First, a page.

The Bill contains other intrusions upon my independence. It expands the role and powers of the Reviewer to an unwarranted degree. As it stands, the ICAC does not operate in an unchecked environment. There are accountability measures written into the Act to ensure we are subject to appropriate scrutiny. An important check is the role of the Reviewer. The Reviewer, now to be called the “Inspector”, is to be given a suite of new powers including to issue summonses and to enter and search any place or vehicle occupied by the ICAC or the OPI, or to seek a warrant to enter any other place or vehicle.

I welcome scrutiny, but this seems to me to be potentially intimidatory. It appears to be premised on the idea that the ICAC’s significant powers have been abused in the past. That simply is not true.

Over its lifetime the operations of the ICAC have been subject to detailed scrutiny by two highly respected former Supreme Court justices, the Hon Kevin Duggan AM QC RFD and the Hon John Sulan QC. Neither has ever uncovered any abuse of power. Since I have occupied this office I have never seen an abuse of power. The only person who is claiming that ICAC has abused its powers is Mr Pangallo. I know of no such abuse and I refute that. In my view this amendment is overkill.

The Bill also severely curtails my prevention and education functions. I consider these to be at least as important as investigating corruption. That is why I have placed more resources into these areas.

It does not provide a more transparent ICAC. It severely narrows ICAC’s powers. It places politicians out of reach.

The third matter is that changes proposed would rob the ICAC of the intelligence we rely on to inform our work. Under the Bill the OPI would no longer be responsible to ICAC. It would be an independent statutory office headed by an experienced legal practitioner. My only involvement with the OPI would be to receive from it matters assessed as raising a potential issue of corruption in public administration.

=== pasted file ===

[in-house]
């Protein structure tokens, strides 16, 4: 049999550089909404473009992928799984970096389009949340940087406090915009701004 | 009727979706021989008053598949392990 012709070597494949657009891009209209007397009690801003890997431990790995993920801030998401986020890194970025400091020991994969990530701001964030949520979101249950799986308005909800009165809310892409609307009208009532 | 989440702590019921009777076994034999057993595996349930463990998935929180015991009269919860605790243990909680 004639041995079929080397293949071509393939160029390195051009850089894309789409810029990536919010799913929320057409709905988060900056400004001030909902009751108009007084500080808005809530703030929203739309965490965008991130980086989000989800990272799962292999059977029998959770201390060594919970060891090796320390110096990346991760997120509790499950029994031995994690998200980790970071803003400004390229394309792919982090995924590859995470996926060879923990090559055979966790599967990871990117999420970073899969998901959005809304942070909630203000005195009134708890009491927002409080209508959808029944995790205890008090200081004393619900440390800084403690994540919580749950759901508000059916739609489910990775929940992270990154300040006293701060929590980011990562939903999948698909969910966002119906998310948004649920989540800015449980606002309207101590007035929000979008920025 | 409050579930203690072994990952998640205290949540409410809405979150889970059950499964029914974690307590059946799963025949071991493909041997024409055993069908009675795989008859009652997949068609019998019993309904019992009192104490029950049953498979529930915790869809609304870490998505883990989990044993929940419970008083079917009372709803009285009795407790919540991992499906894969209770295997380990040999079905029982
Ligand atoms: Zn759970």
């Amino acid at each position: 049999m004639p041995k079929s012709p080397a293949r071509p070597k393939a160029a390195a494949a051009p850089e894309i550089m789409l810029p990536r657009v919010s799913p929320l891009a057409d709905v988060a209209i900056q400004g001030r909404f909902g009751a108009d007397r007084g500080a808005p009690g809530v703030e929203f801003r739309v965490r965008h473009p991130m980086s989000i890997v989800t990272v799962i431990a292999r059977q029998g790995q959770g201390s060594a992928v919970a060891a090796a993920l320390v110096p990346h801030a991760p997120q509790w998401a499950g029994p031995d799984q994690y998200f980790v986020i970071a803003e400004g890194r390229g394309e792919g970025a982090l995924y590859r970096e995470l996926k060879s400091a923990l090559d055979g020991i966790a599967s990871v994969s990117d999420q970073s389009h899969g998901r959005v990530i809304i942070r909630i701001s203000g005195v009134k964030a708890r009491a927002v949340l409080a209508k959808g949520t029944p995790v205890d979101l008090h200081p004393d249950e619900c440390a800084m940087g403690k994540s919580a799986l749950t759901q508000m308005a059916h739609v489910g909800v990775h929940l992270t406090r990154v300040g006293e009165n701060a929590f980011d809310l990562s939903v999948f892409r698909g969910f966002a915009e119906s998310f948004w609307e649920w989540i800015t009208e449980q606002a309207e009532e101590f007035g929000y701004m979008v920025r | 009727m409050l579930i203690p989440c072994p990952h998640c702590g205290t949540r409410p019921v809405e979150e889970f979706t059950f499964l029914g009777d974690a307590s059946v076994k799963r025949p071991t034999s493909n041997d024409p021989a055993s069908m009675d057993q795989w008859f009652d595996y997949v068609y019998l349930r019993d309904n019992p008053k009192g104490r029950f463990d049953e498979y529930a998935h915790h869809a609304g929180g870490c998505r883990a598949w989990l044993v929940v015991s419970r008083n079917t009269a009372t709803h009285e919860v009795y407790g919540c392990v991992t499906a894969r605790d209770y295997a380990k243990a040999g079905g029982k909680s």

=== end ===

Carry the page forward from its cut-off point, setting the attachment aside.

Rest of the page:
The current ICAC Act allows the Commissioner to have visibility of all corruption, misconduct and maladministration matters and this, in turn, allows a complete picture of the integrity landscape in South Australian life. The Bill would take this away. Misconduct and maladministration are corruption risks and have proved to be a breeding ground for corruption. I am concerned that without this overview ICAC would not be able to see the signs that trouble might be brewing.

Mr Pangallo’s private member’s Bill is a regressive step in terms of the integrity of public administration in the State. It is not well considered. It is not a good outcome for the people of South Australia. It does not provide a more transparent ICAC. It severely narrows ICAC’s powers. It places politicians out of reach. If it goes on to pass in the House of Assembly without significant amendment, the public could have no confidence that the powerful are to be held to account.

Ann Vanstone has been involved in South Australia’s justice system for more than 40 years, including as a Judge of the District Court and Justice of the Supreme Court of South Australia. She began her term as Independent Commissioner Against Corruption in September 2020.